Zippidy Doo Da

I'm not stupid, I'm from Texas!

Tuesday, August 09, 2011



Well, last week’s Teaparty Downgrade became the Teaparty Crash. After hearing parts of Standard and Poors’ Research Update, I thought I’d put some of it up here. It may seem like pretty dry stuff until you consider the fact that all that drama is costing us money. I know that my retirement accounts are down over 5%, which really stings after I was anticipating good returns after seeing the DJIA back up over 12,500 just over a week ago. How exasperating!

The GOP has shown that they’ll go to any extreme trying to take back the White House. Well, election year starts in a few months, and I hope this coup attempt blows up in their faces. If the voting public can see who the real culprits are here, and not lose focus over the next fifteen months, maybe they’ll re-elect the president and throw those baggy-assed freshman out of the House. That’s a big ‘if,’ and there are tough times ahead between now and then. For all the talk about jobs, you know the only job measures to come out of this congress will be in the form of corporate give-aways and tax breaks for “job creators.” –I don’t believe in that type of creationism either. If we want to see a new Works Progress Administration, Civilian Conservation Corps, or Rural Electrification Administration type agenda to address unemployment while improving public health, education and infrastructure, we’re going to have to hang in there and vote for it.

Meanwhile; a word from Standard and Poors:

United States of America Long-Term Rating
Lowered To 'AA+' On Political Risks And
Rising Debt Burden; Outlook Negative

The political brinksmanship of recent months highlights what we see as
America's governance and policymaking becoming less stable, less effective,
and less predictable than what we previously believed. The statutory debt
ceiling and the threat of default have become political bargaining chips in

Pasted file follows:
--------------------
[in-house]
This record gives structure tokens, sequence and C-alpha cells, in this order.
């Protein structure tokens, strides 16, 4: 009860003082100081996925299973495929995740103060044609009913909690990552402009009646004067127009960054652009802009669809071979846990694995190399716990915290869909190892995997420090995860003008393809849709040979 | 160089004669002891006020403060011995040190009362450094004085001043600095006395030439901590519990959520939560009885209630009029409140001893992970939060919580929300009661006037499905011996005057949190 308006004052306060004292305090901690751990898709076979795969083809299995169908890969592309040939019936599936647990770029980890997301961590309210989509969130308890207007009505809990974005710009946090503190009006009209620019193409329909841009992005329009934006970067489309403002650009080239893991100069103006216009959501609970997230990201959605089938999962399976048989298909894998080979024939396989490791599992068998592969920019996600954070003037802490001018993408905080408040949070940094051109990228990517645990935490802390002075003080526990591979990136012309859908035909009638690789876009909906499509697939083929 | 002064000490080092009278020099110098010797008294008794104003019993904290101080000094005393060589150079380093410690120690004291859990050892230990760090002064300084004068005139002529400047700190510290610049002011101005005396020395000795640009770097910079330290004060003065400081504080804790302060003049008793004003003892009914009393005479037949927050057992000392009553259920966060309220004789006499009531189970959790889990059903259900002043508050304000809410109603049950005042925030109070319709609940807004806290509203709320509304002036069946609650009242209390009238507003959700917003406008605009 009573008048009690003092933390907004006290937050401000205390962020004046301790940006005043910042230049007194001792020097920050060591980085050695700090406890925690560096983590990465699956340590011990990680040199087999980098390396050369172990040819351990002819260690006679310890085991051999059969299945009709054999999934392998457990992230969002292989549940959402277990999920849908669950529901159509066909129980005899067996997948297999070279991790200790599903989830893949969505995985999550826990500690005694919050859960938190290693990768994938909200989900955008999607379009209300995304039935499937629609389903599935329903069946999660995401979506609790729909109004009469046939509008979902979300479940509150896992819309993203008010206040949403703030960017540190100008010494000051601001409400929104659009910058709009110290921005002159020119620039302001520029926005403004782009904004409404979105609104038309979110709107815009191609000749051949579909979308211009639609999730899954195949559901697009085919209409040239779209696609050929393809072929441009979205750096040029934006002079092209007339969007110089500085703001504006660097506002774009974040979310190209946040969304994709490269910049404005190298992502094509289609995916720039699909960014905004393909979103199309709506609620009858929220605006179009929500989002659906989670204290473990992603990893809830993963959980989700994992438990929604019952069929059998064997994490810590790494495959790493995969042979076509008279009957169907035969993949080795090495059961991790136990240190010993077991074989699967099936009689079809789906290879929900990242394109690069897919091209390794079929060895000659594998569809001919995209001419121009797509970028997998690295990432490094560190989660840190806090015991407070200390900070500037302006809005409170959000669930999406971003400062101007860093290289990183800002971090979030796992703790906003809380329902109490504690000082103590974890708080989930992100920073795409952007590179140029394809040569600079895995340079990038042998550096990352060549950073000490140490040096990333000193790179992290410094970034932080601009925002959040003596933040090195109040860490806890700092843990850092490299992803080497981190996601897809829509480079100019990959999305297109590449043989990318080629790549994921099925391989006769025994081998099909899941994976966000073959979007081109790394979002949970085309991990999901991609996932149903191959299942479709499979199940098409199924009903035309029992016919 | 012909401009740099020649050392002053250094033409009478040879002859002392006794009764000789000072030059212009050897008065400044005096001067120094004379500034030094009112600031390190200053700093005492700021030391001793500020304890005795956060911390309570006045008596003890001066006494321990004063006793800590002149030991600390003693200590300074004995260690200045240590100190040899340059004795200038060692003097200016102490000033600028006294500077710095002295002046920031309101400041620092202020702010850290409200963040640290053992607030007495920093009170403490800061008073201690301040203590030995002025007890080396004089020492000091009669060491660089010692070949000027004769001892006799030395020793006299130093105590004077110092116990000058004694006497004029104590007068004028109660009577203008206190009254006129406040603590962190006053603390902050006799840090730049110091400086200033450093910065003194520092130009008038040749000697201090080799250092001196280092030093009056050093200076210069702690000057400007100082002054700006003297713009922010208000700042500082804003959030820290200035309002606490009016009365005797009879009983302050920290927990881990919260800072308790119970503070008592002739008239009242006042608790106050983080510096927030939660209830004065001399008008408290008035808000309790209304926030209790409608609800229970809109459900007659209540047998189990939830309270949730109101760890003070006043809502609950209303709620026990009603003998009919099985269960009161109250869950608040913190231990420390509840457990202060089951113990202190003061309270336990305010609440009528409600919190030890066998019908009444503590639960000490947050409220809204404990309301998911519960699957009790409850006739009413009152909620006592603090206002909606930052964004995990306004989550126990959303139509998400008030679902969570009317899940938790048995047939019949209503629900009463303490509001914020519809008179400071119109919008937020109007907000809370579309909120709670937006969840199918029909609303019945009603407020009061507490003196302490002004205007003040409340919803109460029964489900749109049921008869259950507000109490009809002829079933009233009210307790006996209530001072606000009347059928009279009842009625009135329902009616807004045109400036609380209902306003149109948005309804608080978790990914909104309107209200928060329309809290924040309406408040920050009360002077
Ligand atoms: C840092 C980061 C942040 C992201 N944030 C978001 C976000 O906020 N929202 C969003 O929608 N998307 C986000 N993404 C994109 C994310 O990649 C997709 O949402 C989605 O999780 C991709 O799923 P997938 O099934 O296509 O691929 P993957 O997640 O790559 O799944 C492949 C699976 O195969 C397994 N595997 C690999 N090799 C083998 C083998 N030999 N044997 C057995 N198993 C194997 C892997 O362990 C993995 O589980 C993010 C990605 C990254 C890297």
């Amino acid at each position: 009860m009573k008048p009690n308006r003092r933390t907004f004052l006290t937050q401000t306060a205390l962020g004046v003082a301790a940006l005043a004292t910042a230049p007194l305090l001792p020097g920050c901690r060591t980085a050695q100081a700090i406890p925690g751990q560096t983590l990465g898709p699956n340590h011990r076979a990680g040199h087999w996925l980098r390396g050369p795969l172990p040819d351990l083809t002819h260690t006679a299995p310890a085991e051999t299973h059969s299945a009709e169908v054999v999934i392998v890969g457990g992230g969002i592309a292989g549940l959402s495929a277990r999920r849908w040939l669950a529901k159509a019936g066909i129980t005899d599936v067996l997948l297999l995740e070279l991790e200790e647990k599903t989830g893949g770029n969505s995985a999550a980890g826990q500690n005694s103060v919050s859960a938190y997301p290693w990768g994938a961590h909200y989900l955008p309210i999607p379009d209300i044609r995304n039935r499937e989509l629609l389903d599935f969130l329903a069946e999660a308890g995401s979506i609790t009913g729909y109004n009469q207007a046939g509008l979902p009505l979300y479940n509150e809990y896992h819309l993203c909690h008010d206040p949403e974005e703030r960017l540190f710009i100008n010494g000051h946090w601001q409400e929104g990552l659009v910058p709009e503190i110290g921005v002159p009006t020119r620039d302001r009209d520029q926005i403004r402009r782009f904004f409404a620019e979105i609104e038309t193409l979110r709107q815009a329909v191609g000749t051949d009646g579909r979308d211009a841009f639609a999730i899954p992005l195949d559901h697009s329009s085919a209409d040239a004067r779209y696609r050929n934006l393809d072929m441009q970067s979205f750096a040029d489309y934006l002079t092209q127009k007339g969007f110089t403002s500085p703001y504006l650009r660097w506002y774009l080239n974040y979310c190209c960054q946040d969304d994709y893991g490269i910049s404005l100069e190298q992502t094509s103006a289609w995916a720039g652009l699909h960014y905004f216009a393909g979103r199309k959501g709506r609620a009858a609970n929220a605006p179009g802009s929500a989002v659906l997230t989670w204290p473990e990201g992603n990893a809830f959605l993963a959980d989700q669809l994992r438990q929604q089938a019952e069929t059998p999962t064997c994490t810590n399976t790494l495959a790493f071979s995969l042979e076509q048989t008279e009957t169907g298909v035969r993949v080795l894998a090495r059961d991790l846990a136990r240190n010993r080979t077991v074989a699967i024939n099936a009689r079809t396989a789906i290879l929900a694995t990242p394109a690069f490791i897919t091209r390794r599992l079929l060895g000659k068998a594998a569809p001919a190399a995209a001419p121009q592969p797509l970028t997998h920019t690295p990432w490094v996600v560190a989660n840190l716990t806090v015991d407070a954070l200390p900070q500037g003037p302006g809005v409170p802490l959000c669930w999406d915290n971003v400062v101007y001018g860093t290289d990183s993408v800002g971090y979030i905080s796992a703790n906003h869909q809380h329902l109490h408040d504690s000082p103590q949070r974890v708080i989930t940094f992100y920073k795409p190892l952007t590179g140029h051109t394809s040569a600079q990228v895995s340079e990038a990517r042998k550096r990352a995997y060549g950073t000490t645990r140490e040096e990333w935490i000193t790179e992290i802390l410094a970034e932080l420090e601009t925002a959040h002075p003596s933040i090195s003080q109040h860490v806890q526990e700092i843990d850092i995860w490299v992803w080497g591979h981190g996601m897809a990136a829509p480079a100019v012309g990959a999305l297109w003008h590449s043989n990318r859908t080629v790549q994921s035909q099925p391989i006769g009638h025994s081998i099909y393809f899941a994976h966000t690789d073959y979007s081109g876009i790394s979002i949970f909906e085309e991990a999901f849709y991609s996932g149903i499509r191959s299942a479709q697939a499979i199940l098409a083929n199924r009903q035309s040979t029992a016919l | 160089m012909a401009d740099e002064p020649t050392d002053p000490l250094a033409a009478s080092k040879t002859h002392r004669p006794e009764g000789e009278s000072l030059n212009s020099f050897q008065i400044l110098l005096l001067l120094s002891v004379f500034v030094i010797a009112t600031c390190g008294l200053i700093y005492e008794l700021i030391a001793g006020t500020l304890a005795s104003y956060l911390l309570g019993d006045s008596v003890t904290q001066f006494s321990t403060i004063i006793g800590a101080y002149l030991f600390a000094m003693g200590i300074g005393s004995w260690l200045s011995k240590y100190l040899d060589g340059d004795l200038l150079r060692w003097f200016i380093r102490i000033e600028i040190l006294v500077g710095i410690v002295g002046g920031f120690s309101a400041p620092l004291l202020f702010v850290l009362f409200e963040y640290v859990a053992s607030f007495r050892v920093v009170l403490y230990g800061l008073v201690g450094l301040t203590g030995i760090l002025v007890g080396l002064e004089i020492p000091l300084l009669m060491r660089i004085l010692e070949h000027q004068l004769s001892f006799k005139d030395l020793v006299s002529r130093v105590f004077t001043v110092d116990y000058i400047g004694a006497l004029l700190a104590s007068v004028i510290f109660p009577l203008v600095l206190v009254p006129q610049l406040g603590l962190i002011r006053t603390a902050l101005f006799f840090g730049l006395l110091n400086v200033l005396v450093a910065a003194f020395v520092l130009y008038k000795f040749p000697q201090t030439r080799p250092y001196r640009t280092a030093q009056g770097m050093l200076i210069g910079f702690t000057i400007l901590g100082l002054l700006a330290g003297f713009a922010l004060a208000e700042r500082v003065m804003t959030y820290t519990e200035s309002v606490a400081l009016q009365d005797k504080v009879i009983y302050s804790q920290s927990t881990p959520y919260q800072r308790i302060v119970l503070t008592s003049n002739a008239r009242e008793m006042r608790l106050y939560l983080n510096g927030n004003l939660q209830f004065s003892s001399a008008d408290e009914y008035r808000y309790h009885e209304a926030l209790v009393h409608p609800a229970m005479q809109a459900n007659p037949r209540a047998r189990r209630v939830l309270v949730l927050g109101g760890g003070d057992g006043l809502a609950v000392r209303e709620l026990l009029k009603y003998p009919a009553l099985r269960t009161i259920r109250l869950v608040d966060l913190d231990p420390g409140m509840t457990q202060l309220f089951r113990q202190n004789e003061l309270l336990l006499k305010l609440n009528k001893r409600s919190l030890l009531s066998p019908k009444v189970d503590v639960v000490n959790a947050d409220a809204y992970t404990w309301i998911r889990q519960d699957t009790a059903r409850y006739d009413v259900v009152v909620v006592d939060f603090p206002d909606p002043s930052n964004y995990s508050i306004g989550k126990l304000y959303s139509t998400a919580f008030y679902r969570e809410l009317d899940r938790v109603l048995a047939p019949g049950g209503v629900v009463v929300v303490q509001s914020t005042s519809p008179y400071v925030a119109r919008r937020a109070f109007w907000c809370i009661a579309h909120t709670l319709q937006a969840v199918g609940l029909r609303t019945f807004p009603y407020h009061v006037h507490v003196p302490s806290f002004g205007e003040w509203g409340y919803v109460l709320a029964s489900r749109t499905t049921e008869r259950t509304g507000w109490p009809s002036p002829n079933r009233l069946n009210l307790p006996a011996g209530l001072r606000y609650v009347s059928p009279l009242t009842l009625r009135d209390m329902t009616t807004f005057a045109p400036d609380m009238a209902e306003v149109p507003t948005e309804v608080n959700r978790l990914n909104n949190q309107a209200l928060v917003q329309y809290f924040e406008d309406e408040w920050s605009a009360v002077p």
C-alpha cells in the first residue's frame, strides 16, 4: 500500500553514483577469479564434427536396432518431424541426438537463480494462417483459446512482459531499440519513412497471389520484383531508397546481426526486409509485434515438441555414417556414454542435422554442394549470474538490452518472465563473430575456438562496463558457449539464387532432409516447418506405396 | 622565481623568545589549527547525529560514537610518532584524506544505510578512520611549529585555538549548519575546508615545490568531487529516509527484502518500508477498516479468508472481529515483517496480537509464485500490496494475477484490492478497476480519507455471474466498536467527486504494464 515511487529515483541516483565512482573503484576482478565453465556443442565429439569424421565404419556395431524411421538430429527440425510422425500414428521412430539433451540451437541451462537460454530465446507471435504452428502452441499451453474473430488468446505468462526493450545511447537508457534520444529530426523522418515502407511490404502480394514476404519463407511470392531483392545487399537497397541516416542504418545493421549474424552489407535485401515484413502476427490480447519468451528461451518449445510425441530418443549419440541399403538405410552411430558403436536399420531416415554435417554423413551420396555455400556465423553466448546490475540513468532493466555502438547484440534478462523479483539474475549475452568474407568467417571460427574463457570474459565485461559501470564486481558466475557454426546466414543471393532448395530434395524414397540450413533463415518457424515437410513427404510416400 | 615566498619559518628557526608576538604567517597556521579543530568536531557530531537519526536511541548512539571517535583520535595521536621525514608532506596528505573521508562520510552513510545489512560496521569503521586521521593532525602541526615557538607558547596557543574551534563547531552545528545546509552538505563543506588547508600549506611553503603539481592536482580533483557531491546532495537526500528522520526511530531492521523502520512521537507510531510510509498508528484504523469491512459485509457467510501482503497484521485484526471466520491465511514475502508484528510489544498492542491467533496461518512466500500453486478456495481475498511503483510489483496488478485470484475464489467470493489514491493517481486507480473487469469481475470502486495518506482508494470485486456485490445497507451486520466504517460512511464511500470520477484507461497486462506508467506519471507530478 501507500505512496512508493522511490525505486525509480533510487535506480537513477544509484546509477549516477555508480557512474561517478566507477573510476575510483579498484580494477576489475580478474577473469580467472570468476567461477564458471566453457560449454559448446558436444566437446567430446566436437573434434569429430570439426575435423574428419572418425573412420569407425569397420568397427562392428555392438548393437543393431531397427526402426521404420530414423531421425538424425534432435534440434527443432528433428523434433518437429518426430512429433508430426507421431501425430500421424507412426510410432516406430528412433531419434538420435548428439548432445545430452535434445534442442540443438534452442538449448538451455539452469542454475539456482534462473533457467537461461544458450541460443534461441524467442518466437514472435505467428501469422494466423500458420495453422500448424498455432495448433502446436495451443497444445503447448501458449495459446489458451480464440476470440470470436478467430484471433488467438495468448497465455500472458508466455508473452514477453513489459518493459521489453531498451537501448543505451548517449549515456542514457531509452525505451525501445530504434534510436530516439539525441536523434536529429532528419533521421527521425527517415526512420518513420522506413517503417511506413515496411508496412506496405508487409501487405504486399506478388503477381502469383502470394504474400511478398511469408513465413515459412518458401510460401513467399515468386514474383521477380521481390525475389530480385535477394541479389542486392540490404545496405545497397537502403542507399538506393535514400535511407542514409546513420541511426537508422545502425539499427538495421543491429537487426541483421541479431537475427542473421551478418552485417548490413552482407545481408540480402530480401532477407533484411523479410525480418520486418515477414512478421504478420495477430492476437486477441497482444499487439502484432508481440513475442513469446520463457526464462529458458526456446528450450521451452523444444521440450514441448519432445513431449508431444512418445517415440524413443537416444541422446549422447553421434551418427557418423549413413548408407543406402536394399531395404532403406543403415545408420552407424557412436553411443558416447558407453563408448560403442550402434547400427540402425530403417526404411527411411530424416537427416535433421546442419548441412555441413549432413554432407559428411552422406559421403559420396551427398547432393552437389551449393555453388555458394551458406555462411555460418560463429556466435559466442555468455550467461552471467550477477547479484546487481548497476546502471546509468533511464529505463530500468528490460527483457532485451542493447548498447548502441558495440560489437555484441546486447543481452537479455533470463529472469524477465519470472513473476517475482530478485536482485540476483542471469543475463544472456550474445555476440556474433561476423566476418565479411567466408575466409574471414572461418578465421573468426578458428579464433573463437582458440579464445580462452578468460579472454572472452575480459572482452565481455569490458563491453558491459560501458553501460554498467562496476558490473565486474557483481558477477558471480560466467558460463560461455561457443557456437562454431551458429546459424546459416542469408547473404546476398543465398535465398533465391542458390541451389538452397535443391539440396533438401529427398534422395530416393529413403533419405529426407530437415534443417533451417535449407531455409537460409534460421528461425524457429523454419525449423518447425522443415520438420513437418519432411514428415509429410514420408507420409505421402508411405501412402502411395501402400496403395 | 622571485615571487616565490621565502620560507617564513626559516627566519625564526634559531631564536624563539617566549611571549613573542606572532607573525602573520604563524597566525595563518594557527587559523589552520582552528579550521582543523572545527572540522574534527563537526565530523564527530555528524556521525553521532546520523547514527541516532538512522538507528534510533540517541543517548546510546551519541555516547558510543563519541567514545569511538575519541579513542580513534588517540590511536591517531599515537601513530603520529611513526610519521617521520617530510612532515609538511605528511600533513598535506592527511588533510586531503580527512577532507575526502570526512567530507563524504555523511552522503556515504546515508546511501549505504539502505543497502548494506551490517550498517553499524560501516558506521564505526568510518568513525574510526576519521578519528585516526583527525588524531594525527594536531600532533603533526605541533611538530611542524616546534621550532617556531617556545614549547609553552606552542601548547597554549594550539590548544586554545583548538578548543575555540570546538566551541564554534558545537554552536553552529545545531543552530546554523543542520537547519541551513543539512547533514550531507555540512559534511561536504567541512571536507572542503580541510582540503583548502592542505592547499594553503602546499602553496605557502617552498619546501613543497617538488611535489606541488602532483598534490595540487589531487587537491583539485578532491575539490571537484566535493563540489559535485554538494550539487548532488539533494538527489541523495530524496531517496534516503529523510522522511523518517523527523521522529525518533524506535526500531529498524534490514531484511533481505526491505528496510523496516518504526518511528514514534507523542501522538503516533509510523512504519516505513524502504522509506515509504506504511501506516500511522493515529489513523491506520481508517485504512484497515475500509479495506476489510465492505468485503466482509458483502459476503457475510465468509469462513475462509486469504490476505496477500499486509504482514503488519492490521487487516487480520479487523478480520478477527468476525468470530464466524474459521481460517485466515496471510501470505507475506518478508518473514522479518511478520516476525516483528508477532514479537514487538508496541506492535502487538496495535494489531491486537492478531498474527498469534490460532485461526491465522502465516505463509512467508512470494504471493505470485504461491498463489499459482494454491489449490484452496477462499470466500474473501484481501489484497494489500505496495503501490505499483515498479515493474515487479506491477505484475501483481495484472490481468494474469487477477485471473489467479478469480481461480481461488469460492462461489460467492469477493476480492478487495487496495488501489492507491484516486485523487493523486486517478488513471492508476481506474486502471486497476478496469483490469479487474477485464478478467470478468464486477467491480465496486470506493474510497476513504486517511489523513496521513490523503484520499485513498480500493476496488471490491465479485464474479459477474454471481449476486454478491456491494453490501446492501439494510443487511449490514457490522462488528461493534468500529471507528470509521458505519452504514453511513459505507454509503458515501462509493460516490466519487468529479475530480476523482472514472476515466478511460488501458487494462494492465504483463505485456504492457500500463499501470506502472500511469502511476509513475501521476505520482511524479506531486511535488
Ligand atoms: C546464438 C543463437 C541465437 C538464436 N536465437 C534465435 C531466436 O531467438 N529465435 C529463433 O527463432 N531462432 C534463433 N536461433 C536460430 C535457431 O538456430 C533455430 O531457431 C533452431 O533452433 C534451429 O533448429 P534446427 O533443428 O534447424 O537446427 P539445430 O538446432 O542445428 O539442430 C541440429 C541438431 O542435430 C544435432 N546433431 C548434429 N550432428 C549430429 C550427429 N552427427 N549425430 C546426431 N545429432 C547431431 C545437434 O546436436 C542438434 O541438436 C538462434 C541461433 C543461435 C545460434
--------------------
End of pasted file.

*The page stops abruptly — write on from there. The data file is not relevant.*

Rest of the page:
the debate over fiscal policy. Despite this year's wide-ranging debate, in our
view, the differences between political parties have proven to be
extraordinarily difficult to bridge, and, as we see it, the resulting
agreement fell well short of the comprehensive fiscal consolidation program
that some proponents had envisaged until quite recently. Republicans and
Democrats have only been able to agree to relatively modest savings on
discretionary spending while delegating to the Select Committee decisions on
more comprehensive measures. It appears that for now, new revenues have
dropped down on the menu of policy options. In addition, the plan envisions
only minor policy changes on Medicare and little change in other entitlements,
the containment of which we and most other independent observers regard as key
to long-term fiscal sustainability. Our opinion is that elected officials remain wary of tackling the structural issues required to effectively address the rising U.S. public debt burden in a manner consistent with a 'AAA' rating and with 'AAA' rated sovereign peers (see Sovereign Government Rating Methodology and Assumptions," June 30, 2011, especially Paragraphs 36-41). In our view, the difficulty in framing a consensus on fiscal policy weakens the government's ability to
manage public finances and diverts attention from the debate over how to
achieve more balanced and dynamic economic growth in an era of fiscal
stringency and private-sector deleveraging (ibid). A new political consensus
might (or might not) emerge after the 2012 elections, but we believe that by
then, the government debt burden will likely be higher, the needed medium-term
fiscal adjustment potentially greater, and the inflection point on the U.S.
population's demographics and other age-related spending drivers closer at
hand.

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